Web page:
3 Things I Learned From Massachusetts Sportsbooks February Revenue

Written By Matthew Bain on March 17, 2023Last Updated on April 4, 2023
What we learned from Massachusetts sportsbooks February revenue, from play-ma.com

In case you missed it: Massachusetts casinos reported $25.7 million in total bets at their sportsbooks in February, the first full month with legal retail sports betting in the state.

Encore Boston Harbor led the group with $16.9 million in handle, but Plainridge Park Casino actually wound up with the highest revenue at $890,555 — slightly more than EBH’s $857,602. MGM Springfield, meanwhile, reported the lowest handle and revenue totals by a wide margin.

So … what can we take from the first full month of Massachusetts sports betting data?

Here are a few of my thoughts.

Perhaps the sharp bettors live in Boston

Despite taking in nearly $10 million more in bets than Plainridge Park, Encore Boston Harbor reported a revenue hold of just 5.3%, compared to 12.82% at PPC. That means bettors enjoyed significantly more success at EBH’s WynnBET Sportsbook than they did at PPC’s Barstool Sportsbook.

Perhaps that means the average bettor at Encore — which sits just north of downtown Boston — is more educated in the sports gambling realm. A “sharp” bettor, as they’re called in the industry.

Meanwhile, perhaps, on average, more casual bettors who live outside expensive Boston place their bets at PPC. These bettors may not conduct as much research. In other words: Maybe these Barstool bettors are more the hang-out-with-their-friends-at-the-sportsbook crowd, while EBH bettors are more focused on maximizing returns.

Again, this is just speculation. But the difference in revenue hold is telling.

MA sportsbook numbers from Jan. 31 tell a similar story. On retail sports betting launch day, Encore Boston Harbor reported a negative revenue because its revenue hold was negative 19.8%. On the flip side, PPC had the highest launch day revenue thanks to a whopping 64.9% revenue hold.

Is February following a similar trend to Jan. 31 just coincidence? Or does it have merit?

We’ll keep monitoring retail revenue to find out.

This could be a product of circumstance

If it’s not reflective of a trend in bettor demographics, perhaps February’s revenue numbers could be a product of circumstance.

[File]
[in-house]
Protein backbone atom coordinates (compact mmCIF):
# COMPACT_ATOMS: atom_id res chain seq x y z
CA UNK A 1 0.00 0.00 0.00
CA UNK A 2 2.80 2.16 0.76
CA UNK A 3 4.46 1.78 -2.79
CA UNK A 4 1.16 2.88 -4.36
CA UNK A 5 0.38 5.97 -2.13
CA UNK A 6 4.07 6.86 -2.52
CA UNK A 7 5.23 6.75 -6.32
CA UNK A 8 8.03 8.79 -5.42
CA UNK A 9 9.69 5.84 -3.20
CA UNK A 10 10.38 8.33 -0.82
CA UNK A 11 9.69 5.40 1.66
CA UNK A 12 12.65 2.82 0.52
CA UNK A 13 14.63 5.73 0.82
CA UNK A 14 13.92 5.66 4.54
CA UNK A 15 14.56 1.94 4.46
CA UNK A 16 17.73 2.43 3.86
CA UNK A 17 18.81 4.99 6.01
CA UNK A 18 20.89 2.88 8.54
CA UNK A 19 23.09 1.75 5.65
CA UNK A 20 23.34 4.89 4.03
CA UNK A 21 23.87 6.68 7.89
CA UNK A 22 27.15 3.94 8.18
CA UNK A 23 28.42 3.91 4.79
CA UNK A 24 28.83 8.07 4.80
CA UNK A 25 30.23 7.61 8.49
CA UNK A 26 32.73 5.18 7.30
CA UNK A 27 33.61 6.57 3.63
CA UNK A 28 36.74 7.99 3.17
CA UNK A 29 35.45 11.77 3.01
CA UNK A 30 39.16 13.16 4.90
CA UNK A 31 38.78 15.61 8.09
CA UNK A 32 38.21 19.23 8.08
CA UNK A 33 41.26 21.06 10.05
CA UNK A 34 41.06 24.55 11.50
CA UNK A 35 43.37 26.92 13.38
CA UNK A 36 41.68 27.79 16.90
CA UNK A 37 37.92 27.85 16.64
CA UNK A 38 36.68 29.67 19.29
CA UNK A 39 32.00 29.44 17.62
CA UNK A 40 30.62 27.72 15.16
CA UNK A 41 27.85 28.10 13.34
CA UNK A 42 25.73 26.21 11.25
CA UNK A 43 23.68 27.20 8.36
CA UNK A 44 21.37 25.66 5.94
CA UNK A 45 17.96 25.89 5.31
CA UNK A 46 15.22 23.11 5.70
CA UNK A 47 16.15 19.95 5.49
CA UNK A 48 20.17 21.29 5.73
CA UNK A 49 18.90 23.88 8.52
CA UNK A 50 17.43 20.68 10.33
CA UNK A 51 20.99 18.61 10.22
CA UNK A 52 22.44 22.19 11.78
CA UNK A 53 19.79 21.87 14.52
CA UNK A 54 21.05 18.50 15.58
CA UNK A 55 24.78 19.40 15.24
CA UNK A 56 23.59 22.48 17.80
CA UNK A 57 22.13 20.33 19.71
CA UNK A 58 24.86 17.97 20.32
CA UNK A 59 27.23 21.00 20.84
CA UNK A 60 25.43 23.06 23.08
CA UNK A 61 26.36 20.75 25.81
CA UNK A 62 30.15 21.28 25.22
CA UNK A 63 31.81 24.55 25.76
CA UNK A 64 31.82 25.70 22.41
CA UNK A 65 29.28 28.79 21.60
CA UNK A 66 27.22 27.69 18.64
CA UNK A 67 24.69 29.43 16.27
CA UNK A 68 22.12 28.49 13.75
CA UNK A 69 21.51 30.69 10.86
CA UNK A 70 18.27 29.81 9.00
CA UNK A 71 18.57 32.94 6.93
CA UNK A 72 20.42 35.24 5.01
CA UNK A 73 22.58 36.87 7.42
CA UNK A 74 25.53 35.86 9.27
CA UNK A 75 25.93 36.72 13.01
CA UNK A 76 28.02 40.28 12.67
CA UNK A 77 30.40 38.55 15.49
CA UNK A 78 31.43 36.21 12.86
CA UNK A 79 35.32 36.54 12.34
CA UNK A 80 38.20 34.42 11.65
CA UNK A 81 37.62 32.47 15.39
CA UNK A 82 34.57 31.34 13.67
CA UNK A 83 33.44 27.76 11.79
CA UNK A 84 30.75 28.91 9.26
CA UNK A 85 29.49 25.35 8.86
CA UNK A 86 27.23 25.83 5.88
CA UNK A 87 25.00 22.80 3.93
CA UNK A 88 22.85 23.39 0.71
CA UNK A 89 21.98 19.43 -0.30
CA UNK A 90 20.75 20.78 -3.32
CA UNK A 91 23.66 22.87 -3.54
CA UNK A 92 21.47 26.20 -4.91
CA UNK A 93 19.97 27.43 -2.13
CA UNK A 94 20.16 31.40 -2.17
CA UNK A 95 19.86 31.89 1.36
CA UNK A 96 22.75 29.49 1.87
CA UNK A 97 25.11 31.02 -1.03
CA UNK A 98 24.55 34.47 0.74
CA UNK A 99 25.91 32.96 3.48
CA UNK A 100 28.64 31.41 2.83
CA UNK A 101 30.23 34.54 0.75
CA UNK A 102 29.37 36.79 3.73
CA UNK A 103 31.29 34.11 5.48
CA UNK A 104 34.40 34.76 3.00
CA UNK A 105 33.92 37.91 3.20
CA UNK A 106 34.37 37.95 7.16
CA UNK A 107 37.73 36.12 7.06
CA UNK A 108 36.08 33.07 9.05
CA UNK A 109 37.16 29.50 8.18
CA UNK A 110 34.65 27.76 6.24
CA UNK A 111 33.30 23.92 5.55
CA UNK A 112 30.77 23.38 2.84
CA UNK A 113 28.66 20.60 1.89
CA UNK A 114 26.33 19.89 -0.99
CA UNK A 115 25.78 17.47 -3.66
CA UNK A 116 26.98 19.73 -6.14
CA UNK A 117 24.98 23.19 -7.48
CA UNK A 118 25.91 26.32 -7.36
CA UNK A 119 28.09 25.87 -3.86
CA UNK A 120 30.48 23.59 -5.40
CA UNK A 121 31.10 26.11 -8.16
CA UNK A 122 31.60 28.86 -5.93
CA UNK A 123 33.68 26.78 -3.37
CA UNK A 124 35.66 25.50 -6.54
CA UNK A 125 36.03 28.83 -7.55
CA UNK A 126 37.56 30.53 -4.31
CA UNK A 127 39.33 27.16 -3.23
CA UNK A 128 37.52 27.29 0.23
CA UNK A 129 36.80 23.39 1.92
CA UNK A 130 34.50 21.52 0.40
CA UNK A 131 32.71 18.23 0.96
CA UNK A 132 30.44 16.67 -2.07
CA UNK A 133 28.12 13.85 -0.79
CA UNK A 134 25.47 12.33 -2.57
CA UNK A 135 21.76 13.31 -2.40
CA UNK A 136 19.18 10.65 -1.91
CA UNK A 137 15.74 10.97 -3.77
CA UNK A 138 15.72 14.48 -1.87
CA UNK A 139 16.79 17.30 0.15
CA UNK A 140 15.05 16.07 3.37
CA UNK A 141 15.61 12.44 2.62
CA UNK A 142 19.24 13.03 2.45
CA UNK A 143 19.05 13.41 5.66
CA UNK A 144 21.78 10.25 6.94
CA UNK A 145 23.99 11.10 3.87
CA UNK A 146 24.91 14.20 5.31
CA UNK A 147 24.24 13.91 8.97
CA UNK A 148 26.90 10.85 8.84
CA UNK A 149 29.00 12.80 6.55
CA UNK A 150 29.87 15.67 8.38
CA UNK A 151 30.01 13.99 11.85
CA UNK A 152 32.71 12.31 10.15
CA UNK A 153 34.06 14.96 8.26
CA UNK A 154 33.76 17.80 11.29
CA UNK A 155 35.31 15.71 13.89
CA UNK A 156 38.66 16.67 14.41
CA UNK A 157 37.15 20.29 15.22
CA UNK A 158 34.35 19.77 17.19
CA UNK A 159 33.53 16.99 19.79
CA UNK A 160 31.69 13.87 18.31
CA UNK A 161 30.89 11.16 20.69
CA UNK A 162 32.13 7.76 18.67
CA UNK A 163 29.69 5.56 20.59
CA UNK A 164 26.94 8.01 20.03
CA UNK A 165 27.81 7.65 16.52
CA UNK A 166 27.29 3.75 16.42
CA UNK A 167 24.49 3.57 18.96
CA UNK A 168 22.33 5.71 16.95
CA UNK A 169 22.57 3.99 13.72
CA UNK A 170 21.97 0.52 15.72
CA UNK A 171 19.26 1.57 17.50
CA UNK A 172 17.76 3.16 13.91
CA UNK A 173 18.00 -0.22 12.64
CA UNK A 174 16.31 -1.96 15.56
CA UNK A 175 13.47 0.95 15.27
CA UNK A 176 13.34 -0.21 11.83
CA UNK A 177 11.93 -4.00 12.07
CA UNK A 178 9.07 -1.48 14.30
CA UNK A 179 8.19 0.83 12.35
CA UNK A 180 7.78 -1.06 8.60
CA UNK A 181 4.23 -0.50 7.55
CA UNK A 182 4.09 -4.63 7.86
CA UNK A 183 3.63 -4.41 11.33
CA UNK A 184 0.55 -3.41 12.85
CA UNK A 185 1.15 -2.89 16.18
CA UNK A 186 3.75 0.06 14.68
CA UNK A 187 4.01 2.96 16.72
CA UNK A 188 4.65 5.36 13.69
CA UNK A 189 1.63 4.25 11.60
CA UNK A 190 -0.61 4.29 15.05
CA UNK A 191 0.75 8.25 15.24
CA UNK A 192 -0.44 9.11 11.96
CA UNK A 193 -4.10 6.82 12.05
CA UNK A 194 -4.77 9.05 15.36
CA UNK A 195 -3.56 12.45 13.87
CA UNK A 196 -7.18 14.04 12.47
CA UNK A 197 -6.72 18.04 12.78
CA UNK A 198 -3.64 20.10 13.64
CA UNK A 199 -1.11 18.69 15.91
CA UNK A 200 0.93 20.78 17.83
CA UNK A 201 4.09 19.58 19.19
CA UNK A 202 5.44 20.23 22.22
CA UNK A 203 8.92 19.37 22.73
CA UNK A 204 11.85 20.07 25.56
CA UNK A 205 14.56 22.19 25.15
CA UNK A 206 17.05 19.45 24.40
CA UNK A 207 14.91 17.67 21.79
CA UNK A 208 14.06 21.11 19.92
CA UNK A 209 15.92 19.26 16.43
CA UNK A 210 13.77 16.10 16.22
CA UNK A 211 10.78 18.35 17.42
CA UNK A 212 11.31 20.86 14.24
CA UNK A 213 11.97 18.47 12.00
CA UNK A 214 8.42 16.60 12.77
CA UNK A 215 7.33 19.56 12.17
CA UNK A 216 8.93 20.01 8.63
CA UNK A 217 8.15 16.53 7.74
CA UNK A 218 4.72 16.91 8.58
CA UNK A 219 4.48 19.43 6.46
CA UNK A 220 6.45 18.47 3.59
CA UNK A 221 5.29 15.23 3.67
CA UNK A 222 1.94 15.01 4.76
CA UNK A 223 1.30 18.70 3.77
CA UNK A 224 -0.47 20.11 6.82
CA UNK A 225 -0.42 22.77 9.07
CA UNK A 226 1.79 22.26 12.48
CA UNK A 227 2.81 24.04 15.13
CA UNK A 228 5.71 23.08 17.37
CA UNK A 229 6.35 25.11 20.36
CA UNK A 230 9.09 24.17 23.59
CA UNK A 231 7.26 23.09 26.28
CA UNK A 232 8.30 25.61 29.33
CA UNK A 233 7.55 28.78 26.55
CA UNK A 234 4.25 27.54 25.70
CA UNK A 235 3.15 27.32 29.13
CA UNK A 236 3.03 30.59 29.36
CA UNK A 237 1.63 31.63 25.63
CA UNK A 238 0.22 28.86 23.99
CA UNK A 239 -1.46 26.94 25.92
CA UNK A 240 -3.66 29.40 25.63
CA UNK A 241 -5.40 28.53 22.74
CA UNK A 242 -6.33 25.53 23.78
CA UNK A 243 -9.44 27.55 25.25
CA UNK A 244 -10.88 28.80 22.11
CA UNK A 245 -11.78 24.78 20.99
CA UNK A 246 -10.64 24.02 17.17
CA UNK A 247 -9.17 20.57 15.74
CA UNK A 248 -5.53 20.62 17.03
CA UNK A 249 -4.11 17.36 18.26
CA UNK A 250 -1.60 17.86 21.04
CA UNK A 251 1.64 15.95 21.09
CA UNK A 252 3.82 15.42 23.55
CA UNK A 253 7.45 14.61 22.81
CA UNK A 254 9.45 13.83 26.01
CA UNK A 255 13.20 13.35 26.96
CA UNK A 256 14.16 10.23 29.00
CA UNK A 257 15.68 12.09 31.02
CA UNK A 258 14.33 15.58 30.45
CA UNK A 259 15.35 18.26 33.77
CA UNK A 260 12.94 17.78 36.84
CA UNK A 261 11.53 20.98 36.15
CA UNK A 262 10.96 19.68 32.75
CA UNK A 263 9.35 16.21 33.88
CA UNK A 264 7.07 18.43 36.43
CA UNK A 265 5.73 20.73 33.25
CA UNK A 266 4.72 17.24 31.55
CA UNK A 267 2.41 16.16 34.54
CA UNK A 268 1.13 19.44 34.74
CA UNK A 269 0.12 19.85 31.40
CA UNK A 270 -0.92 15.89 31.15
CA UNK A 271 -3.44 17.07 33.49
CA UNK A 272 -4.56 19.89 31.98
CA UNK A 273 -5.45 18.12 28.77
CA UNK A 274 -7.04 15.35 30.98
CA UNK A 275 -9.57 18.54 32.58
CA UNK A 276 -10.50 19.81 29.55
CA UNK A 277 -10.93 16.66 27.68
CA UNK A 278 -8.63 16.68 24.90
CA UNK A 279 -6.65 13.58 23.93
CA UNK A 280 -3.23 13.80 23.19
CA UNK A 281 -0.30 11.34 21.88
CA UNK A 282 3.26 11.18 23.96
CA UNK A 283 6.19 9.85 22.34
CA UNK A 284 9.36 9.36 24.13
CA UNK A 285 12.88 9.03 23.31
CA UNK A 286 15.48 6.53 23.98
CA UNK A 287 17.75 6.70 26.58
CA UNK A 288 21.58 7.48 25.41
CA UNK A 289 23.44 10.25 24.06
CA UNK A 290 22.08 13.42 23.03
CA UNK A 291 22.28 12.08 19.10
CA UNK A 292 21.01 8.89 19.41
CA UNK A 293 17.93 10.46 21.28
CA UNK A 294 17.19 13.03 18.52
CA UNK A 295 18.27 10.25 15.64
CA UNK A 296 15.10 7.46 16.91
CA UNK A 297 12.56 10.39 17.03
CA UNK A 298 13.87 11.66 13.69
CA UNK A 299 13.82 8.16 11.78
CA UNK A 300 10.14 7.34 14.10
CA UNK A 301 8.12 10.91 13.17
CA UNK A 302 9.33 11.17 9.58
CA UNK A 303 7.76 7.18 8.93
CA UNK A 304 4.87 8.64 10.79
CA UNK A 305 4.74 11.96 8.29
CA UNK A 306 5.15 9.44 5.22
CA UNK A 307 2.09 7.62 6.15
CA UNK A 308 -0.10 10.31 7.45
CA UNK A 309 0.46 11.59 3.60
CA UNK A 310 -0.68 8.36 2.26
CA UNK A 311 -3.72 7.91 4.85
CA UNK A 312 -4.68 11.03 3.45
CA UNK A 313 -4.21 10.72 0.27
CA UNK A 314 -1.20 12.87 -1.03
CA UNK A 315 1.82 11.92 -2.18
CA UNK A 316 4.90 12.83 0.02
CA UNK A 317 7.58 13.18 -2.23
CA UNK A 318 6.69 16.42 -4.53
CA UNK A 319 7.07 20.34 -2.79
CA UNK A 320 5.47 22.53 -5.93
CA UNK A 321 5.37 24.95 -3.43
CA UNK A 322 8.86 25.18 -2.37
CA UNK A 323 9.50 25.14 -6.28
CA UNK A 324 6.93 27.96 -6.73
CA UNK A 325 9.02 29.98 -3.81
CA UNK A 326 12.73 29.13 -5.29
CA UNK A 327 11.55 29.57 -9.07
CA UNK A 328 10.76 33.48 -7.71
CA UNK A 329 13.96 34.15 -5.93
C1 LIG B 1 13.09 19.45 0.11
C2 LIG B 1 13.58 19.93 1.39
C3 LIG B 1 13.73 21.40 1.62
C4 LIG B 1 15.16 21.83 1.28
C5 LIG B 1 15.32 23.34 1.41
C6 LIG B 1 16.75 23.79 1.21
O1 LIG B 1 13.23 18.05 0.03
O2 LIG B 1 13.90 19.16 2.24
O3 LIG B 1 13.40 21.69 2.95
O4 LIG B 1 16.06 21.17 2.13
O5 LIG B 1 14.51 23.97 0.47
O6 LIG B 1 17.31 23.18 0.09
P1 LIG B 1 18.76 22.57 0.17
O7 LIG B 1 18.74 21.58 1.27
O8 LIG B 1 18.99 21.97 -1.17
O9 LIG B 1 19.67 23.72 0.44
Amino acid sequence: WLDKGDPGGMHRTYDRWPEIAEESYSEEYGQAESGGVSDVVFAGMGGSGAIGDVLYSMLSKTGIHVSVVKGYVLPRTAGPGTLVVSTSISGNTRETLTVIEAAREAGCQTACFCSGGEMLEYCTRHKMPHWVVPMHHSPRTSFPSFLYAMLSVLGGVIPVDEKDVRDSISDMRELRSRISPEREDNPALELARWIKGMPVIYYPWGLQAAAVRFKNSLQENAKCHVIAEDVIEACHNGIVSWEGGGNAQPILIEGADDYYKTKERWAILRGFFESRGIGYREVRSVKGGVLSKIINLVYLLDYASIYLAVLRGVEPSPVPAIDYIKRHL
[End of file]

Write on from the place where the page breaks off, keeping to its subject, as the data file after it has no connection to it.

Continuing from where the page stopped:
Yes, $25.7 million in total handle is a lot of money. The combined $2 million in revenue, however, isn’t huge. (OK — we’d all love $2 million in our pockets, but you get what I mean.)

Sometimes, major differences in revenue can simply boil down to bettors having good days somewhere and bad days somewhere else. For instance: If a handful of expensive parlays with sky-high odds happen to hit at once casino and not another, that can add up to a significant difference in revenue.

We don’t know details from MA retail sportsbooks beyond handle and revenue. We don’t know many bets were parlays, how many parlays hit and where those parlays hit.

Still, it’s entirely possible for one sportsbook to have a really “bad” month for parlays and for one to have a “great” month.

Odds likely have nothing to do with this

The differences in revenue holds among all three Massachusetts casinos have more to do with the bettors than the odds.

Translation: Monthlong differences in revenue won’t be because BetMGM Massachusetts offered +150 odds on the Celtics while Barstool Sportsbook offered +180 odds.

Over the course of a month, odds will pretty much even out among three sportsbooks.

So here’s what we’re trying to say: February revenue numbers don’t mean Encore Boston Harbor is the best place for bettors and Plainridge Park Casino is the worst. This is more about bettor education and bettor luck.

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Matthew Bain

Matthew Bain started as Content Manager at Play MA in 2022. Before that, he spent six years as a sports reporter and then deputy sports editor for the Des Moines Register, during which time he won nine statewide journalism awards, including the Genevieve Mauck Stoufer Outstanding Young Iowa Journalists Award. As deputy sports editor, Matthew oversaw the Register’s recruiting coverage while also innovating the outlet’s high school sports coverage. Matthew graduated from San Diego State and grew up in California, but he’s somehow a Boston Celtics fan. Long story. Matthew also led coverage of Prop 26 vs. Prop 27 in the California sports betting election battle for Catena Media.

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